Volunteering has given me so much, including a very special friendship that has grown beyond my wildest expectations...

You see, Malawi and I are no longer mere acquaintances. We don't talk about the weather before awkwardly parting ways, muttering excuses about the 'things' we have to do with our days. Malawi and I have stayed up until 2 in the morning, complaining about the music and preaching blazing from the nearby church. Malawi and I have been flattened against the windows as our minibuses filled way beyond capacity and clung to each other for dear life as we've flown over potholes and ditches. Malawi and I don't nod politely to each other when we make eye contact across a crowded room. We are huggers, and only mildly apologetic to the people we push past in our enthusiasm. Malawi and I have spent ages braiding each other’s hair and talking about boys. We know each other’s secrets, and I know they're safe. Although my future is taking me elsewhere, I know Malawi will always be a part of me, and I hope that feeling is mutual. I hope Malawi understands the utmost clarity with which I can say she has changed me, and pushed me to become even more myself than I was before.   

So, that impossible knot in my stomach I mentioned earlier… is it gone? The short answer is no. But then again, I’ve never been one for shortcuts.  

The long answer is that I have had an incomparable experience in the Warm Heart of Africa. I have made friends who have become my family and filled my heart with moments and discoveries I wouldn’t change for the world. But with my love for Malawi and my growing understanding of the issues it is facing, also comes an increasing sense of urgency. Our brothers and sisters here are facing struggles every day, such as the spread of HIV, and they require urgent attention. The last 10 weeks have pushed, challenged and enlightened me on the importance of the work we've been doing, but with our flight home just around the corner I can't seem to shake the sense of unease, as I leave this beautiful country behind me.  But out of the very long list of things I have to be thankful for, I have to say, this unease is by far the most valuable thing I am taking back home with me.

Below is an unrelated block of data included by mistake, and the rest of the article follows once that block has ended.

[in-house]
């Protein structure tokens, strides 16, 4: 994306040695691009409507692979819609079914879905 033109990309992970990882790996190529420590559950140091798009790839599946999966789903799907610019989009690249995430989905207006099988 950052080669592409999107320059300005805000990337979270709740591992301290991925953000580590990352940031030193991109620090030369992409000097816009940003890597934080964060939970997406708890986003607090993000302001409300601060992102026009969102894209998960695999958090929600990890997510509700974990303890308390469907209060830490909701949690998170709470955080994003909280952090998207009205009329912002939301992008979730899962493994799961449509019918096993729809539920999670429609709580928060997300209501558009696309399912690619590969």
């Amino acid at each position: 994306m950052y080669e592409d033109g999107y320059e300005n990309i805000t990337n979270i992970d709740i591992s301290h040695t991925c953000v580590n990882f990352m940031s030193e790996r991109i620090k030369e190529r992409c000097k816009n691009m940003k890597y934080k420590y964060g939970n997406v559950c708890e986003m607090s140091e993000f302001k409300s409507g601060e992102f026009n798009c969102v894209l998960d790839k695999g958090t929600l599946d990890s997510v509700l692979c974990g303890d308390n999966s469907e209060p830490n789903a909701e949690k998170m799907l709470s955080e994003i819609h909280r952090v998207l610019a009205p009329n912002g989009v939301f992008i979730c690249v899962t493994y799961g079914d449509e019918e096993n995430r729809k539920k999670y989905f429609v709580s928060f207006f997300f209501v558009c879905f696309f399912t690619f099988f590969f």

The truth is, at the end of the day, I never want to go to bed satisfied with how much I have given to the world, as there is always going to be more. There are always going to be more seedlings you can plant and people to connect to. Although my placement with ICS may be over, I stand here before you, as a volunteer on a mission that doesn’t end with a plane ticket home. The fight is far from over, and I have Tovwirane, Progressio, my ICS family and all the people who helped get me here to thank for what they have turned me into; an agent of change and a humble gardener, planting seedlings in a community that has given me so much.


Written by ICS Alumni Ingrid Johnson (July - September 2016 cycle, Team Tiwale, Mzuzu, Malawi)